Judith Howard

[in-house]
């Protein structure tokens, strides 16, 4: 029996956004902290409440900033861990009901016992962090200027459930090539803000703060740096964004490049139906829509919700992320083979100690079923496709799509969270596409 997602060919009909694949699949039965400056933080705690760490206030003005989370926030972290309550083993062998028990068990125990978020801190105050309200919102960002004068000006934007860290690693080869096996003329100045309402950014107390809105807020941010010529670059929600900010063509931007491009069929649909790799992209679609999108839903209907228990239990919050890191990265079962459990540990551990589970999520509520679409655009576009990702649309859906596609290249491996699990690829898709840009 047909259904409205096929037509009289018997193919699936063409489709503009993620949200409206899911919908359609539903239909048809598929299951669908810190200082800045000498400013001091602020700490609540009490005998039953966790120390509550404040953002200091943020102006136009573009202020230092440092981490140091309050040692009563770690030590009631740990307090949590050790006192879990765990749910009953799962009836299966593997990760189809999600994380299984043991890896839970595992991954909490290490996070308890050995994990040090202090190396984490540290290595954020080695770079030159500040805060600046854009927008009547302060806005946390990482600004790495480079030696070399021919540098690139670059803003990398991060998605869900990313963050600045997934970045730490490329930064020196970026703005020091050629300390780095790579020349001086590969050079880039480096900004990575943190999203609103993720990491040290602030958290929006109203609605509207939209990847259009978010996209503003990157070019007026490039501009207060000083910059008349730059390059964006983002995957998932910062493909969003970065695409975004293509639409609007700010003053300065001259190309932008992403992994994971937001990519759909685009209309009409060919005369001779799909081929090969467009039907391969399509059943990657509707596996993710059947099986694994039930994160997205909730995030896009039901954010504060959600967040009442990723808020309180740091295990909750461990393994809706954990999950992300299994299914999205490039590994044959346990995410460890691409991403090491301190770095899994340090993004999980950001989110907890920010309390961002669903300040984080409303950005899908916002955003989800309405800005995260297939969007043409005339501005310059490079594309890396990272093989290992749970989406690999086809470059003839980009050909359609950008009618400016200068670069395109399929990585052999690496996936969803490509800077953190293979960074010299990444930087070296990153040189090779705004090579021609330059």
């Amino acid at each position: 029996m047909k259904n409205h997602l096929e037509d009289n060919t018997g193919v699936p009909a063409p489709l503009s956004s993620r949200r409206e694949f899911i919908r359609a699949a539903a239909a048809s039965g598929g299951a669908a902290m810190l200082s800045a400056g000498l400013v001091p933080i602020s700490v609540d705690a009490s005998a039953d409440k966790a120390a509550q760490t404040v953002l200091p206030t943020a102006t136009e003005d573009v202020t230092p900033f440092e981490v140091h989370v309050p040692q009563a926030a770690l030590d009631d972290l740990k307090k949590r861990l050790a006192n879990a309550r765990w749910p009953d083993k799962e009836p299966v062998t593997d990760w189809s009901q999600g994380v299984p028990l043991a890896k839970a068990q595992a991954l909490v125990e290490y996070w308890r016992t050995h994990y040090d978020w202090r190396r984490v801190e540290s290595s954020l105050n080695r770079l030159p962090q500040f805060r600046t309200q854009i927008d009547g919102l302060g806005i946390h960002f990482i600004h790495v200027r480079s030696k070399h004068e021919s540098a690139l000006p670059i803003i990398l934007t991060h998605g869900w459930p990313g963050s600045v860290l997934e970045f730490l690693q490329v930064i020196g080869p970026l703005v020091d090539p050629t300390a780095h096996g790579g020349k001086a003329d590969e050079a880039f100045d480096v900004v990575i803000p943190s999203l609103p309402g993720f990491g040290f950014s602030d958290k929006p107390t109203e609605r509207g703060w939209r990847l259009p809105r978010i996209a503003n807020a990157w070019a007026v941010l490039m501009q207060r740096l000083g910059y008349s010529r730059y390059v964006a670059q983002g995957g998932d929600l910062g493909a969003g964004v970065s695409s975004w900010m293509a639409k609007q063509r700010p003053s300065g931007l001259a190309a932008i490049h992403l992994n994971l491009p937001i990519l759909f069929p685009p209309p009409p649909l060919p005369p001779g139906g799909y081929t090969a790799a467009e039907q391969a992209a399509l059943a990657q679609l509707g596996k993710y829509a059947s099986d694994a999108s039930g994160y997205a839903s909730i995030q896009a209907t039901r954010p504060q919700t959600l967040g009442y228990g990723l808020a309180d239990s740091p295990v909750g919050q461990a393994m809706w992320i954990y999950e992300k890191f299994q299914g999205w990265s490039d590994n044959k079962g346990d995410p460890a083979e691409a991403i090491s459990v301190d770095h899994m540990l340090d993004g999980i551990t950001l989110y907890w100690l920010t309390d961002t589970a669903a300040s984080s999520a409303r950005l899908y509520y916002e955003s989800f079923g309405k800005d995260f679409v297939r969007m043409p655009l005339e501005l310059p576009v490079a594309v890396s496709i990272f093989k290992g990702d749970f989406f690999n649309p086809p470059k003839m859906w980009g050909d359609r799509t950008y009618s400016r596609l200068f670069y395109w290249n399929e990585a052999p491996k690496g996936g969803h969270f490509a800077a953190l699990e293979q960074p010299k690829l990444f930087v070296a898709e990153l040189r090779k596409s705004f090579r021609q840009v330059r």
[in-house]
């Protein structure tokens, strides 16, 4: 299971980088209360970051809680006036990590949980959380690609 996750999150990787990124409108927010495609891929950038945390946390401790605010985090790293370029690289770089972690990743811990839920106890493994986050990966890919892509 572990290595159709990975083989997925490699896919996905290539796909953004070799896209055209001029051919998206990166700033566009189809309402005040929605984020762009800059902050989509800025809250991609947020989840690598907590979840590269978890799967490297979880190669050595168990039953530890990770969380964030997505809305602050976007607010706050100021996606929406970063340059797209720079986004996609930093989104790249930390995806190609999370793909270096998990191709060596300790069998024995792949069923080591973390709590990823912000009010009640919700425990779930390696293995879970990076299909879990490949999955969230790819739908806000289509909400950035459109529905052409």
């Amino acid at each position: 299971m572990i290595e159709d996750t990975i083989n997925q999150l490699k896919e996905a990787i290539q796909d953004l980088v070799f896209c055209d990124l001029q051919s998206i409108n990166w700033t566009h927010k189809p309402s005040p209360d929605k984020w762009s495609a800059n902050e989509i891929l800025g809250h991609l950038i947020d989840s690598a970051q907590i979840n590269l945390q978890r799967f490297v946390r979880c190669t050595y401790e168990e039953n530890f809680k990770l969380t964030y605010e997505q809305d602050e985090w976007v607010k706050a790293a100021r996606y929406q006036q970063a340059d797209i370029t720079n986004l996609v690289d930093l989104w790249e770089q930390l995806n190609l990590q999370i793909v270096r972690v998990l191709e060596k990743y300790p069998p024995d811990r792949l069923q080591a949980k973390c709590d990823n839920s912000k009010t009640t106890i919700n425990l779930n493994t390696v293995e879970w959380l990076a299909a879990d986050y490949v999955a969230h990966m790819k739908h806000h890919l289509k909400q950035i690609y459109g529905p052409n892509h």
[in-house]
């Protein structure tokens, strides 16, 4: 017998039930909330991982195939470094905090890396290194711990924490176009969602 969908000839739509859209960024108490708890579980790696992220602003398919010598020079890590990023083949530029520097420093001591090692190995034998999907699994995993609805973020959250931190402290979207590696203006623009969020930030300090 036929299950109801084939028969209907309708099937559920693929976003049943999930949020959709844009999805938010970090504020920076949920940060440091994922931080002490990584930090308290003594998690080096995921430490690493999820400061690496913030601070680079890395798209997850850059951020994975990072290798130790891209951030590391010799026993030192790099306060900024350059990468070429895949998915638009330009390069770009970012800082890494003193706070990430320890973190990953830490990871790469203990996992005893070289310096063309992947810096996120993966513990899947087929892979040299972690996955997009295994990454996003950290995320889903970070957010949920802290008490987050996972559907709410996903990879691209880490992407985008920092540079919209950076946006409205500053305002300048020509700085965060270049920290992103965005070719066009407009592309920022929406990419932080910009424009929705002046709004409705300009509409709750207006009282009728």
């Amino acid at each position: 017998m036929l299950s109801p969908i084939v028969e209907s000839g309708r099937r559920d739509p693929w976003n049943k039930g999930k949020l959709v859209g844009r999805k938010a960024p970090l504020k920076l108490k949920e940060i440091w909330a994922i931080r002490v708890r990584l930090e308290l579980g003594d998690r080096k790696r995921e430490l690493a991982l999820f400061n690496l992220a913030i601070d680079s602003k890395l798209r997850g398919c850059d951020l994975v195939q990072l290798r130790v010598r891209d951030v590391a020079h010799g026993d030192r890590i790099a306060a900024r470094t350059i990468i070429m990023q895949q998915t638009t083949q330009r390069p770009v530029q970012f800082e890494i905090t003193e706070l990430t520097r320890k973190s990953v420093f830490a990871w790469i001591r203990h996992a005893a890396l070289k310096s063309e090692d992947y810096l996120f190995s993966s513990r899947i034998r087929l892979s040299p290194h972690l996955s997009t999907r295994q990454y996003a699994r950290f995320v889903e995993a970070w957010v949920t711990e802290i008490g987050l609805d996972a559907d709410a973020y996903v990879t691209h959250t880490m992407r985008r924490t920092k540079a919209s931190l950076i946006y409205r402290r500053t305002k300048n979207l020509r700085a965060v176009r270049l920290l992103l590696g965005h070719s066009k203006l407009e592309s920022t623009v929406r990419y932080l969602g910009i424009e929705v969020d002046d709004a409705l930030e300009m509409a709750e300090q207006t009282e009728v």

A silent apparition, a punk rock goddess, a complex character from Shakespeare: Judith Howard summoned all of these presences in "Ophelia," a solo that fearlessly celebrated all aspects of the feminine psyche--and the unique ability to gracefully doff many, many petticoats in a postmodern nod to Salome. In "Suite Goodbye," Howard played the vamp. Clad in black lingerie and brandishing a remote control, she engaged in a little dirty dancing with a toy car before clearing the stage for a maelstrom of roiling, grappling female bodies. Eventually, the dancers found their footing and cut loose for some laid-back line dancing set to Lucinda Williams's sensual growl. With these two brief but memory-searing works, Howard proved that even though she was the recipient of the "Stickin' With It" award at the 2005 Best Feet Forward Festival for her role as a veteran choreographer, her ideas remain fresh, unpretentious, and a little bit rude. Her unflappable sensibility seems more confident and mature than ever. The dance world needs rebels like Howard to remind us that a body and mind in harmony can inspire a beautiful sort of performance anarchy.


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